Published on 11/14/2017

Safely Storing Artwork

By Shaila Bringhurst

If I asked you how to wrap a painting to keep it safe for long-term storage, what would you say? Years ago, I would have said wrap it with Saran Wrap and make sure not to put anything pointy or heavy near it. However, did you know that Saran Wrap can create mold over time? It traps moisture and, with the humid environment, will mold any good acrylic or oil painting unless there are slits for the painting to breathe. Before storing any artwork, be sure you know what you are doing!

Climate Controlled

First and foremost, only store artwork in a climate controlled unit. Ideal humidity is between 40-50% and should not fluctuate more than 5% within any 24-hour period. The temperature should maintain 70-76° Fahrenheit. Rapid changes in temperature or humidity can cause the artwork to expand or contract, so stability is crucial for lasting storage.

Acid Free Dividers

Handle paintings and drawings with cotton gloves to avoid staining them with the oil from your hands. Keep the artwork upright and off the ground—preferably stored like books on a bookshelf. You can put paintings in cardboard boxes to protect them since cardboard is more breathable than plastic. If you have them close together, separate them with acid-free tissue paper or acid-free foam core. Many professionals use crescent board to separate artwork when transporting them over long distances. If you decide to keep the artwork in its frame, check that the backing is acid-free. If it is not, the back will age more quickly than the artwork and will stain the back of the painting. The key is to make sure it is acid free and breathable.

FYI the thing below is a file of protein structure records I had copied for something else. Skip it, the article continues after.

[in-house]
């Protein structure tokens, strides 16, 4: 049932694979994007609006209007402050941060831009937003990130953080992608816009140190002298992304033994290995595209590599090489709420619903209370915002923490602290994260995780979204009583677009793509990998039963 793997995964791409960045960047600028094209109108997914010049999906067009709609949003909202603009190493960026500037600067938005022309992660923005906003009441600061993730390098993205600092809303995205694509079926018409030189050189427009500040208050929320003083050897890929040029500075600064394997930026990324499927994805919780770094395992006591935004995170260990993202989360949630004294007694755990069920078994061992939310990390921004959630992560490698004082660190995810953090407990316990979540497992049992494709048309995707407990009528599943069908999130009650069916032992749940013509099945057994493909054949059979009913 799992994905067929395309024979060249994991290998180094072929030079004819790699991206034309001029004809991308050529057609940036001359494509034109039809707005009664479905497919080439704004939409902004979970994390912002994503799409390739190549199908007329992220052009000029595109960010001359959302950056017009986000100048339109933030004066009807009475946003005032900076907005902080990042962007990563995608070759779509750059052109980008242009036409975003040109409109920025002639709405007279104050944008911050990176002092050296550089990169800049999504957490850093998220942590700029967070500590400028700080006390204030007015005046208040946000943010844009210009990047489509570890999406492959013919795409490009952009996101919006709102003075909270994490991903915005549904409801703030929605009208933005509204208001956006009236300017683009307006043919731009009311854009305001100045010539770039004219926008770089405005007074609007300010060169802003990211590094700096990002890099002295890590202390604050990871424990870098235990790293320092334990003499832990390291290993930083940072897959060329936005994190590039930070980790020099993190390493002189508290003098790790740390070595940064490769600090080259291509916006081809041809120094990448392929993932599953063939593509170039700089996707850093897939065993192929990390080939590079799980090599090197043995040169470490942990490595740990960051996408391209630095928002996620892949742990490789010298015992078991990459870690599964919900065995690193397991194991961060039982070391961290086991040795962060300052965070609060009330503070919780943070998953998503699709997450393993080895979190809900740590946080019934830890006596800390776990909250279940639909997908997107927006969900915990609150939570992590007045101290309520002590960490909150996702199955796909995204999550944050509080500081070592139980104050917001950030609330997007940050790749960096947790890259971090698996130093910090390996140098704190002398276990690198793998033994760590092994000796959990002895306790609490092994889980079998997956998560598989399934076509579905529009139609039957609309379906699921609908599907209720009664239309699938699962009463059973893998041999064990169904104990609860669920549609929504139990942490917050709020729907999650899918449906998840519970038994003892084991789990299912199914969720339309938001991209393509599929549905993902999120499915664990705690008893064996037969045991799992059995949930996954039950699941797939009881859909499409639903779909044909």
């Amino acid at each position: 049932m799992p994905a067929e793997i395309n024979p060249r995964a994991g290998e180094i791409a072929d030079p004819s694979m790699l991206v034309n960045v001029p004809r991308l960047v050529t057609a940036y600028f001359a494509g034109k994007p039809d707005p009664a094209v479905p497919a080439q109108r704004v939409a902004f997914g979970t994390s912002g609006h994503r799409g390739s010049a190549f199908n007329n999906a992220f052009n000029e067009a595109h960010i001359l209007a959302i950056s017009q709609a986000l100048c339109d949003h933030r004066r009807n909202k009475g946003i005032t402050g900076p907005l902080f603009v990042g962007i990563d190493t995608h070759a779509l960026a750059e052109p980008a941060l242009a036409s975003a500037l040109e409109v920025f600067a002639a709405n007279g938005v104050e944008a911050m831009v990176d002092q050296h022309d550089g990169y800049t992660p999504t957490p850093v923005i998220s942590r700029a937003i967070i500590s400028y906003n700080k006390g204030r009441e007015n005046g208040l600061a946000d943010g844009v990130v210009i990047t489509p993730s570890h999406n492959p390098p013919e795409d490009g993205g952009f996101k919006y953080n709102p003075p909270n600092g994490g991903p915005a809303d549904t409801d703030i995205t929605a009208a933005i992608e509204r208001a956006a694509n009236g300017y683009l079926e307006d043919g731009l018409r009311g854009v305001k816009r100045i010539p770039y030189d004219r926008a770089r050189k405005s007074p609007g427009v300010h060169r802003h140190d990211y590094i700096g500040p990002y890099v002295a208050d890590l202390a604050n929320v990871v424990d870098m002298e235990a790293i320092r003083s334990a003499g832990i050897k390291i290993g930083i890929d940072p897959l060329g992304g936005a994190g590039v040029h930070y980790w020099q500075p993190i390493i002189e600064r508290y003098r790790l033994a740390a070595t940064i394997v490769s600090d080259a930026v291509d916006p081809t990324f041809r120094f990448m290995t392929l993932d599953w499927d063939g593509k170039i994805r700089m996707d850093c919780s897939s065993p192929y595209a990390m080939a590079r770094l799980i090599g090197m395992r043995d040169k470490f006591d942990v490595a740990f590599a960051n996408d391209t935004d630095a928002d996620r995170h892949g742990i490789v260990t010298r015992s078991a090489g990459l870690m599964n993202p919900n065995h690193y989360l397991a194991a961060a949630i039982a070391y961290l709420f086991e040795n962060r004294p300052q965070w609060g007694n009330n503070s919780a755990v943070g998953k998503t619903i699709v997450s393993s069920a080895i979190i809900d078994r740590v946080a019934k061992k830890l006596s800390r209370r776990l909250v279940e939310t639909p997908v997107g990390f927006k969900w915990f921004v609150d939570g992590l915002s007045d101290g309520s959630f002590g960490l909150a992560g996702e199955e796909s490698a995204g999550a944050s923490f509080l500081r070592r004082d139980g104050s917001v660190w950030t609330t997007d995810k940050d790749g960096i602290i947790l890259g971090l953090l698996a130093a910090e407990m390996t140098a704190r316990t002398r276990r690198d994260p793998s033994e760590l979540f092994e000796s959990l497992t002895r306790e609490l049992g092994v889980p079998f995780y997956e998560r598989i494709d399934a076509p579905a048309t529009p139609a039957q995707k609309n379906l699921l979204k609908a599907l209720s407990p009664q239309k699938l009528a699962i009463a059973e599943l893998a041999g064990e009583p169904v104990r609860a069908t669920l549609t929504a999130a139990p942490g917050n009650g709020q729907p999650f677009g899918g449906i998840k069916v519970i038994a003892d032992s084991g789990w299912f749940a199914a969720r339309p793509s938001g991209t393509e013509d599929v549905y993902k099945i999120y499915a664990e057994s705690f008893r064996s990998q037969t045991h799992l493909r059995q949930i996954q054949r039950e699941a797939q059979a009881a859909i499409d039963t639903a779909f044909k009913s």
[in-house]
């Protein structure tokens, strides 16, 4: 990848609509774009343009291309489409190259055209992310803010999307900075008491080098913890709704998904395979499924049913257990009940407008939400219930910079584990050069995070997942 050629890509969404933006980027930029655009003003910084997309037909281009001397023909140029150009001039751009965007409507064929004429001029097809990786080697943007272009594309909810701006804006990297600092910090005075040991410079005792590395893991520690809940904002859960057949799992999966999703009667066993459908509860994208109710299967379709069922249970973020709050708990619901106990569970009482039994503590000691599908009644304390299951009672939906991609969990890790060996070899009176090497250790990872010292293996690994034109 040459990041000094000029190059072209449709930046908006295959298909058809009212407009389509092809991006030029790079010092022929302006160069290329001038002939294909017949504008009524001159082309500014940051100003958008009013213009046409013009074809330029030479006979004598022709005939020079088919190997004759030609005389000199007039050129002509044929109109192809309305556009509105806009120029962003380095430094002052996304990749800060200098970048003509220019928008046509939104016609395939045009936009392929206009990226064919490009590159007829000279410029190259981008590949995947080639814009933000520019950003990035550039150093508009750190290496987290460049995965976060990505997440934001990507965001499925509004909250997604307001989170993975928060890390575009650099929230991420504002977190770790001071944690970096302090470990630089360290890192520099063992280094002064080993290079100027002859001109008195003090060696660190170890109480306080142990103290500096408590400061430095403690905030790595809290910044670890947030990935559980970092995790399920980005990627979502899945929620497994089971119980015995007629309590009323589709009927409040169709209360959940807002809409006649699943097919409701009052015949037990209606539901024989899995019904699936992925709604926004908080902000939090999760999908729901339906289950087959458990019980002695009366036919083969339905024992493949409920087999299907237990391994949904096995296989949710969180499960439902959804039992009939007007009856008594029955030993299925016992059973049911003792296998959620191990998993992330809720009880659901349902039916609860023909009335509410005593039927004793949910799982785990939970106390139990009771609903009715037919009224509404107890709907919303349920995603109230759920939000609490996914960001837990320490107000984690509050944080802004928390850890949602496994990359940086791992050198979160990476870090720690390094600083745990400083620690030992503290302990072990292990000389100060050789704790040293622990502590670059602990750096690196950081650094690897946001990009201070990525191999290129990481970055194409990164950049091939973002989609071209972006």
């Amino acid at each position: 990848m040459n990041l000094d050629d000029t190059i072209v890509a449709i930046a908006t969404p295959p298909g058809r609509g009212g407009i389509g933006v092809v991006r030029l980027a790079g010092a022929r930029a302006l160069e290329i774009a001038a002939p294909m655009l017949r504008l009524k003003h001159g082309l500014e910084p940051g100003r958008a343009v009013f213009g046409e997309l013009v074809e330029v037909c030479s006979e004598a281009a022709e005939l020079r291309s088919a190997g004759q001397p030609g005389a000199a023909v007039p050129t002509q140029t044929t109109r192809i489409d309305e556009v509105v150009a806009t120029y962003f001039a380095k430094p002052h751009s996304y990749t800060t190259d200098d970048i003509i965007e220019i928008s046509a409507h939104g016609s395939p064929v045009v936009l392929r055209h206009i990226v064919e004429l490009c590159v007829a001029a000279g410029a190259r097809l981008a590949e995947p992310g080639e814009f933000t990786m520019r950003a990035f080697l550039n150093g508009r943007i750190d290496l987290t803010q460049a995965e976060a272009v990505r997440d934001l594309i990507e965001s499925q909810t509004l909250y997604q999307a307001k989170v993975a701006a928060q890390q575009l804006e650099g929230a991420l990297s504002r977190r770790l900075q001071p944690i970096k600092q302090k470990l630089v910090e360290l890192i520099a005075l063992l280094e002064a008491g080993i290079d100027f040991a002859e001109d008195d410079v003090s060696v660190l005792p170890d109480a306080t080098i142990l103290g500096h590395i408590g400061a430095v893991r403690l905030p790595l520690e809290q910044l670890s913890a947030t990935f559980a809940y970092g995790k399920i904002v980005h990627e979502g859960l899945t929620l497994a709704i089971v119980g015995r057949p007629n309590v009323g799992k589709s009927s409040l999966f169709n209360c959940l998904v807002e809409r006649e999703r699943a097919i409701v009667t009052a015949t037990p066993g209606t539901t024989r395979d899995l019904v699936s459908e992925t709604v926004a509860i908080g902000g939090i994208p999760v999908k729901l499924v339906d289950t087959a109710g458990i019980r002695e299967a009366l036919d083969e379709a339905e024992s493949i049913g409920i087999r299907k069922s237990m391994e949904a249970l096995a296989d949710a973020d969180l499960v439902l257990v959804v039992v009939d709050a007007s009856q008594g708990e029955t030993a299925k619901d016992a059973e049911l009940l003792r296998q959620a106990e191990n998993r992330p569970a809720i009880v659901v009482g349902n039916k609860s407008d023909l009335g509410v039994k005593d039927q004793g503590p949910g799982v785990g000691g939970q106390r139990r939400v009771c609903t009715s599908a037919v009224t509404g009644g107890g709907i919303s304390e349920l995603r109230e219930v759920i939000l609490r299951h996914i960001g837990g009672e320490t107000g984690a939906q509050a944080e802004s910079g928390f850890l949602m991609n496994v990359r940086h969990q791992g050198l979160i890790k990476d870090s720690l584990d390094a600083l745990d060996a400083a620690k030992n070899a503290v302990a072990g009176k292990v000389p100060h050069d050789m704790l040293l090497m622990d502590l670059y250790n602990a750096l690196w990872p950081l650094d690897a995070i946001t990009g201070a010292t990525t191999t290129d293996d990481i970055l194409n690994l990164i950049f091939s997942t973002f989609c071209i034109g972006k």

Don't Forget

Oil Paintings: Oil paintings can take up to a year to dry. Don't wrap or store them until you are positive the paint has had sufficient time to harden. If you are ever in doubt, seek professional advice. 

Cleaning: You should clean the artwork before storing it, and microfiber cloths are the best for this process. The frames should also be cleaned with wood or metal polish to help repel dust particles. 

No Tubes: Paper has memory, so avoid storing photos or flat artwork in tubes. It is better to have them flat with acid-free foam core or tissue paper between them. 

Avoid Walls: Consider keeping your artwork away from the storage unit walls. If the unit next door spills liquid or has bugs, your artwork will be at risk.


"How To Store Your Art Collection Like and Expert." Artwork Archive.

Sara Estes. "Burning Questions: What's the Best Way to Store a Painting Long-Term?" Burnaway: The Voice of Art in the South. May 16, 2016.

"How to Store your Unframed Art." FrameWorks: Custom Picture Framing & Gallery. July 13, 2016.